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[278] only other gentlemen invited were Generals Thomas and Hancock, as a special mark of distinction to two of my brother officers of the army. When General Grant was inaugurated President I went with General Sherman in person to ask the President to give General Thomas command of the Division of the Pacific, which I had before proposed for him, but which the President had designated for me, under the impression that General Thomas did not want it.

A few days after that we went to our respective commands—General Thomas to San Francisco, and I to Fort Leavenworth. From that time we had no official or personal relations or correspondence during the short remainder of his life.

In respect to what was made public during that brief period, I long since refused to believe that the superior officer whom I had always so highly respected could possibly have been capable, in his own mind and heart, of doing me the grievous wrong which I at one time believed he had done. I now add, as the result of calm and dispassionate judgment, that any criticism at that time, even under great provocation, that could seem unkind, not to say unjust, to that noble, patriotic, and brave soldier, from any source, not excluding myself, was wholly unjustifiable and worthy only of condemnation. His great services had entitled him to the kindest possible consideration of any imperfections, either real or supposed, in his military operations.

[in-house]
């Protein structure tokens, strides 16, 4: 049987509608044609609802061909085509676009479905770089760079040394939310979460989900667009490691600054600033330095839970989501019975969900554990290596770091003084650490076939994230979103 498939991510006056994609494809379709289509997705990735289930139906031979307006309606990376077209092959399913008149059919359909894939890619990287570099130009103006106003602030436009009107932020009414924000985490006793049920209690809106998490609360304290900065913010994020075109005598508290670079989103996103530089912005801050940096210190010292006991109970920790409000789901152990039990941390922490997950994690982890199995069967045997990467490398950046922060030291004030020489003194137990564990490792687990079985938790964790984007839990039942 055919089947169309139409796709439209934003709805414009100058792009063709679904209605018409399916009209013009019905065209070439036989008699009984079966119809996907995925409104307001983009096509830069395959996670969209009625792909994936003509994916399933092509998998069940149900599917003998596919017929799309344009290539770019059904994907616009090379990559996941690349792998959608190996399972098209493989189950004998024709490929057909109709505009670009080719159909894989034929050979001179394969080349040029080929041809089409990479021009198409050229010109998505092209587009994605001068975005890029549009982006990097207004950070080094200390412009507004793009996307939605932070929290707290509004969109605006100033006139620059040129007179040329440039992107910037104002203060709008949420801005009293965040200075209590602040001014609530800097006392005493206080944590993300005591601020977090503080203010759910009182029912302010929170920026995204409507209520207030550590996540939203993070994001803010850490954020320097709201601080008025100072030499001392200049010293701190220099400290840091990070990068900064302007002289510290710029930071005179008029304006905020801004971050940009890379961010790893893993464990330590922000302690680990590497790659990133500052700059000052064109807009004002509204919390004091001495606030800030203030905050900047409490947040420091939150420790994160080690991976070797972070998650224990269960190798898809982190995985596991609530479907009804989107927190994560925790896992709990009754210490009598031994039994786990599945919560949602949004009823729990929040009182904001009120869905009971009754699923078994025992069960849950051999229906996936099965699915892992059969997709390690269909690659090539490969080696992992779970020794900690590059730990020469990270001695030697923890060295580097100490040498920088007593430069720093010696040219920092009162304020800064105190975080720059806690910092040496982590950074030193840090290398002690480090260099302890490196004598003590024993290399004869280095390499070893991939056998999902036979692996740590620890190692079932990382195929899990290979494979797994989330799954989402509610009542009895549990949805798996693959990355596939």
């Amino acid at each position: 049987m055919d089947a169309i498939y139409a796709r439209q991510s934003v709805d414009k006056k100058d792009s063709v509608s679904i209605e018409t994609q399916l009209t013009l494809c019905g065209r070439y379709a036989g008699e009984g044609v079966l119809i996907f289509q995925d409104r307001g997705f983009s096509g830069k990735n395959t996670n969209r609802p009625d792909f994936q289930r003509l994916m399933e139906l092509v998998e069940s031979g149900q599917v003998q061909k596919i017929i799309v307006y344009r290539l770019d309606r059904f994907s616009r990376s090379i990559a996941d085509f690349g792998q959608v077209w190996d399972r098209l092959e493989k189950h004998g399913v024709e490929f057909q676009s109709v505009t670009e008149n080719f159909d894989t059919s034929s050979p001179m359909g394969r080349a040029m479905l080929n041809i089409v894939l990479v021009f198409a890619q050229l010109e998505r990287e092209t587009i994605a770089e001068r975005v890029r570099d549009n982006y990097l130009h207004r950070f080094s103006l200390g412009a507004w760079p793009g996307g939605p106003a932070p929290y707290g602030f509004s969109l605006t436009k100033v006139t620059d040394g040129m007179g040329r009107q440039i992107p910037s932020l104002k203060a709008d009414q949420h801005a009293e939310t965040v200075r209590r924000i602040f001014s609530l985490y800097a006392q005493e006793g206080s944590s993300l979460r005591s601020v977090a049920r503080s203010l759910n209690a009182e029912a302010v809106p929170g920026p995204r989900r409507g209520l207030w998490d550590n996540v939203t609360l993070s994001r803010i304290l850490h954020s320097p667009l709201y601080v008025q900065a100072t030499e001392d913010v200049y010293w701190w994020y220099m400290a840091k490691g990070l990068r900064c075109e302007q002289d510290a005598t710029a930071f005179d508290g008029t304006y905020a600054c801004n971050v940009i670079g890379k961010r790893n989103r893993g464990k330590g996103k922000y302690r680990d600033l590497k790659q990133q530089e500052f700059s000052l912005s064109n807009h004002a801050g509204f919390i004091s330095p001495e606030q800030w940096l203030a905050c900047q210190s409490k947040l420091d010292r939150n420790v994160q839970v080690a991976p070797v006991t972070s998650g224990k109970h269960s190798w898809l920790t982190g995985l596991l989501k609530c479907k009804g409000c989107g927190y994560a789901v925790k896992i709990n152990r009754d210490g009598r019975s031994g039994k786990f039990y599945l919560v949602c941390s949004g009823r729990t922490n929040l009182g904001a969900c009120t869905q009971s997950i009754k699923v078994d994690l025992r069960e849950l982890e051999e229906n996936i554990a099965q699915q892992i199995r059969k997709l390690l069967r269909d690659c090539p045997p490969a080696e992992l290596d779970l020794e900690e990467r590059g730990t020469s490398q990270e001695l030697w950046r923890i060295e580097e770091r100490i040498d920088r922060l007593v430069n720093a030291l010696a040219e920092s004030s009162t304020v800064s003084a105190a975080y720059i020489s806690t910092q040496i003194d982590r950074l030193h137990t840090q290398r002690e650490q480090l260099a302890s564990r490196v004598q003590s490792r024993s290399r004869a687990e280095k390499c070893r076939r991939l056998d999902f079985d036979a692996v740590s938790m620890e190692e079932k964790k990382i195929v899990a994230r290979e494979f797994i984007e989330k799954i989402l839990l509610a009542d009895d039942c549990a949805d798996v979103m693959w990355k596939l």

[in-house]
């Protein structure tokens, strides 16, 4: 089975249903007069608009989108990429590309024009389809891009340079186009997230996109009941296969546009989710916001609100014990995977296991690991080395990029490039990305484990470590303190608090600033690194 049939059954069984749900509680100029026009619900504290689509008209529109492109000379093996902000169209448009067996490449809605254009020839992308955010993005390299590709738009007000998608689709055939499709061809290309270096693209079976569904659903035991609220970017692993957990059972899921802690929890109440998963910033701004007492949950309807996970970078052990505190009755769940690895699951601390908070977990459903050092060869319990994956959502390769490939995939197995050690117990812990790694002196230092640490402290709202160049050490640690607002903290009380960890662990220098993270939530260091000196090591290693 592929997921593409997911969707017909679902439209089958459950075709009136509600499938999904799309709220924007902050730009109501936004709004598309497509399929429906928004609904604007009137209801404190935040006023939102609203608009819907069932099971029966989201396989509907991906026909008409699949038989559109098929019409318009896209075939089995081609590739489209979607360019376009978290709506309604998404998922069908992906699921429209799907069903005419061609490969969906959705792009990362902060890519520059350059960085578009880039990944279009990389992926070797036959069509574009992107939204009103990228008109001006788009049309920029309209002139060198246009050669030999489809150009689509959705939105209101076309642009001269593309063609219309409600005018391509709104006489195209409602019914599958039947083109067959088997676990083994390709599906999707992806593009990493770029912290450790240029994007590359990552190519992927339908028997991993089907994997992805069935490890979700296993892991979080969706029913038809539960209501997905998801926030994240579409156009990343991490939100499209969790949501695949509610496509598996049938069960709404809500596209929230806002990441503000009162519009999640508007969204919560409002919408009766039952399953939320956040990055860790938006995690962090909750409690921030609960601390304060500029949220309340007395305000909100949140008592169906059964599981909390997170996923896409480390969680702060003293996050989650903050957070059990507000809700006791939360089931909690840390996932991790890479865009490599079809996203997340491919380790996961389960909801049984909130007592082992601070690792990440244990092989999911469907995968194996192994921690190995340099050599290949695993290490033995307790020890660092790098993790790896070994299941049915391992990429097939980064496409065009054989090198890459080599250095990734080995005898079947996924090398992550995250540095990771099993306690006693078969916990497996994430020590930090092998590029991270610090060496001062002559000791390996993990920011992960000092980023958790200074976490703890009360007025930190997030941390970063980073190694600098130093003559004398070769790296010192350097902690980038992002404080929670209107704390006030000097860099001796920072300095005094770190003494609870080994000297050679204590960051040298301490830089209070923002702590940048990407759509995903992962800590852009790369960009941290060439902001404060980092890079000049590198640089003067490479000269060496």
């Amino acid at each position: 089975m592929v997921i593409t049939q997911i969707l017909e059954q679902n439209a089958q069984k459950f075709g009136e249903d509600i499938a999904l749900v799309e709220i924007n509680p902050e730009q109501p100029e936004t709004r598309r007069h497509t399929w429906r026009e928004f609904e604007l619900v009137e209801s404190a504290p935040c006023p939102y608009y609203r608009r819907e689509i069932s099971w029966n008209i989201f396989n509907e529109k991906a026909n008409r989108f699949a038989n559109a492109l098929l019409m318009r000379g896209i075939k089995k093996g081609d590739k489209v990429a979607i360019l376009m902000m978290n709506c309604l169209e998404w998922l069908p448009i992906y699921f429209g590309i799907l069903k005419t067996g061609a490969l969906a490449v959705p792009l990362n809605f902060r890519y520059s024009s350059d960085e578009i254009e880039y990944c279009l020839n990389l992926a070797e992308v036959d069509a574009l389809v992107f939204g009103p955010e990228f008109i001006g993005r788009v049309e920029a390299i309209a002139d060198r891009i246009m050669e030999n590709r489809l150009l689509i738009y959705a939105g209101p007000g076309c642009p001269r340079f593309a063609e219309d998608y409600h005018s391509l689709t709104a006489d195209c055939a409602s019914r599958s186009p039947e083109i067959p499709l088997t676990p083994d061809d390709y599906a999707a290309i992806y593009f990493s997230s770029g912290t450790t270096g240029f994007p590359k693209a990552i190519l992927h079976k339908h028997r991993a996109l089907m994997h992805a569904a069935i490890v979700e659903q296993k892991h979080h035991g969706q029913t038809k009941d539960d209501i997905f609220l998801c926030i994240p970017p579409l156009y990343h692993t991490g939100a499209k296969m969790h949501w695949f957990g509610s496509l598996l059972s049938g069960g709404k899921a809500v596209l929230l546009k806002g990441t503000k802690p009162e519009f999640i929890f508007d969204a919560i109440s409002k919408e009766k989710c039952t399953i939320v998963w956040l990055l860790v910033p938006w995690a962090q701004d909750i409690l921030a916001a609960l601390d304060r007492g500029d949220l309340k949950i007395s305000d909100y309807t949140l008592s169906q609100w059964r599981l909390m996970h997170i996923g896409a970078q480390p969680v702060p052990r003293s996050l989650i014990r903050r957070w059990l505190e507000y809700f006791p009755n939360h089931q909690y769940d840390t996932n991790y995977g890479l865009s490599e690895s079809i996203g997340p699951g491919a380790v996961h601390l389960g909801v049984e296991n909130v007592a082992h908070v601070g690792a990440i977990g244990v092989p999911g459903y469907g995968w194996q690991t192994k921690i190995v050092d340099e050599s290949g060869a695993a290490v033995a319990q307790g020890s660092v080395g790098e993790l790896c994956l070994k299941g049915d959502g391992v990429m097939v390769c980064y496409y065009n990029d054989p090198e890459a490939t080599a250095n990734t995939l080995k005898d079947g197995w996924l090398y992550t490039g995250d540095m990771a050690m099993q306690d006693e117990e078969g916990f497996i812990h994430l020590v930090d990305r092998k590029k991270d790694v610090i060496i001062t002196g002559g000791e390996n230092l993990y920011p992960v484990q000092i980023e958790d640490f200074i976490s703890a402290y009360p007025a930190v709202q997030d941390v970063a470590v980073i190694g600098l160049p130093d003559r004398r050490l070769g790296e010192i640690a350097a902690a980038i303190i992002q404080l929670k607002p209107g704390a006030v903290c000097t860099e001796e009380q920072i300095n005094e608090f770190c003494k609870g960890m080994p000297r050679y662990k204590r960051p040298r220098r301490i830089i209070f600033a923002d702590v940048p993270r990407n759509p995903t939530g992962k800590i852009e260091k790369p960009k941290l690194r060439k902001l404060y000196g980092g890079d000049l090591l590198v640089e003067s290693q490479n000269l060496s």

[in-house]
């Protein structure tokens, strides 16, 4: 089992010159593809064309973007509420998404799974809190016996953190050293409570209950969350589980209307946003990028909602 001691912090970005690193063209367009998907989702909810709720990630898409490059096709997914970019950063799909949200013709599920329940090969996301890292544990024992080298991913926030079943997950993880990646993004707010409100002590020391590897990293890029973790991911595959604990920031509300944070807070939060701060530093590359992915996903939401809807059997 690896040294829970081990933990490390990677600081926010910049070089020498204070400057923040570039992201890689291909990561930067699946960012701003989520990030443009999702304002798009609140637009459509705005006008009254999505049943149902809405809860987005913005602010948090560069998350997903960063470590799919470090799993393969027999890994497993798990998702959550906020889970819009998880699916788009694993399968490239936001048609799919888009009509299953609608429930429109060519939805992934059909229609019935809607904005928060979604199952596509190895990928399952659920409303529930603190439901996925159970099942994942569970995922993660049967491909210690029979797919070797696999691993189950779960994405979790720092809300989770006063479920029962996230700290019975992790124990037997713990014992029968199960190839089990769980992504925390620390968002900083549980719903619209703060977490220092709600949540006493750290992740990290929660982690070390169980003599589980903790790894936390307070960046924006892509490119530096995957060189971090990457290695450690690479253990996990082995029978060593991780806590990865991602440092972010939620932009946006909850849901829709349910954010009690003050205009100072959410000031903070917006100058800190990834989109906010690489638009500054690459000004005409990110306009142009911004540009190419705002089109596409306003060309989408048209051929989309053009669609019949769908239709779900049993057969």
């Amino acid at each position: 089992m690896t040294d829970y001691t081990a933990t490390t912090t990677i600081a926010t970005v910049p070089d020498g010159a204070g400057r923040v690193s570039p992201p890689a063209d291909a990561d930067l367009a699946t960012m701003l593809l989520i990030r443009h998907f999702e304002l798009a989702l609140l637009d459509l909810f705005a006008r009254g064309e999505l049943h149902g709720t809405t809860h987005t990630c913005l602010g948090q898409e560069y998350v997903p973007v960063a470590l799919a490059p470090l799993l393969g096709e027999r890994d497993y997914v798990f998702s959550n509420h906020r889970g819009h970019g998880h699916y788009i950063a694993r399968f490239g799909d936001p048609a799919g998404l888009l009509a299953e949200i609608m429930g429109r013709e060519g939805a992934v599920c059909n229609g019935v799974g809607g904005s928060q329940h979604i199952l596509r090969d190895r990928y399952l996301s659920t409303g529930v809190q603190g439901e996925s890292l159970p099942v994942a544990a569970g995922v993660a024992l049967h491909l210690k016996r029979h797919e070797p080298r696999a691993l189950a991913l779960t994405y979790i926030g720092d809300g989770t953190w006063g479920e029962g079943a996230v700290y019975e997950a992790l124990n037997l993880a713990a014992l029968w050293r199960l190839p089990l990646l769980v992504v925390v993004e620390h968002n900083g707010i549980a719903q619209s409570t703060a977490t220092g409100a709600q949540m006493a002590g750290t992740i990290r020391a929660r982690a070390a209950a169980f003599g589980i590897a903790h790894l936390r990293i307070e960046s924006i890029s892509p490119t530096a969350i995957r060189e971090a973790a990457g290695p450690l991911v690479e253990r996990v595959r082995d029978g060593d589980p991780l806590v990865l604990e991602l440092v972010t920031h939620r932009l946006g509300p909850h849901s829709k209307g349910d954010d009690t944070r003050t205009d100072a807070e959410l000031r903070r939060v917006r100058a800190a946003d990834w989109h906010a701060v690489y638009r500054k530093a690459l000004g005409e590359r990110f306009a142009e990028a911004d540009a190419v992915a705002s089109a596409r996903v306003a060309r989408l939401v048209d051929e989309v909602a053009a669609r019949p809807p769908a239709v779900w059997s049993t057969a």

Now, in this winter of 1896-7, I have made a careful examination, for the first time since the events, of all the published records of the campaign of 1864 in Tennessee, for the purpose of doing exact justice to the principal actors in that campaign, so far as it is possible for me to do so. In this examination I have discovered some things that have surprised me, but they have not altered my deliberate judgment of the character of the great soldier

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